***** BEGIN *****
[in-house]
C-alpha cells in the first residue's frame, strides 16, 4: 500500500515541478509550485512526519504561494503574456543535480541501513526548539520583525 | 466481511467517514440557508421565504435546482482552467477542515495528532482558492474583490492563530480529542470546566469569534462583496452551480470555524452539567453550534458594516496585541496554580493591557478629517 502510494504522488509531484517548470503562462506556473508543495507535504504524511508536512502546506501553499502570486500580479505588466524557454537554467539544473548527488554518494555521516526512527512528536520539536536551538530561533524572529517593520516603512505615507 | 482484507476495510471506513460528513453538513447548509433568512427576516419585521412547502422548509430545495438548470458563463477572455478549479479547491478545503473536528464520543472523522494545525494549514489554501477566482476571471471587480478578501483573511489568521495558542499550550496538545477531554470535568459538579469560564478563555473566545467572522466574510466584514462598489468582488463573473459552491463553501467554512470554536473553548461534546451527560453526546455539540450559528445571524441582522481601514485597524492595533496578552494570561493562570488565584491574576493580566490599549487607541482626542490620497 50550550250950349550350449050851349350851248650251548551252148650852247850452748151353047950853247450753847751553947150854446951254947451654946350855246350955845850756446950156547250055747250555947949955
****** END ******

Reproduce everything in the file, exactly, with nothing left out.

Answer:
[in-house]
C-alpha cells in the first residue's frame, strides 16, 4: 500500500515541478509550485512526519504561494503574456543535480541501513526548539520583525 | 466481511467517514440557508421565504435546482482552467477542515495528532482558492474583490492563530480529542470546566469569534462583496452551480470555524452539567453550534458594516496585541496554580493591557478629517 502510494504522488509531484517548470503562462506556473508543495507535504504524511508536512502546506501553499502570486500580479505588466524557454537554467539544473548527488554518494555521516526512527512528536520539536536551538530561533524572529517593520516603512505615507 | 482484507476495510471506513460528513453538513447548509433568512427576516419585521412547502422548509430545495438548470458563463477572455478549479479547491478545503473536528464520543472523522494545525494549514489554501477566482476571471471587480478578501483573511489568521495558542499550550496538545477531554470535568459538579469560564478563555473566545467572522466574510466584514462598489468582488463573473459552491463553501467554512470554536473553548461534546451527560453526546455539540450559528445571524441582522481601514485597524492595533496578552494570561493562570488565584491574576493580566490599549487607541482626542490620497 50550550250950349550350449050851349350851248650251548551252148650852247850452748151353047950853247450753847751553947150854446951254947451654946350855246350955845850756446950156547250055747250555947949955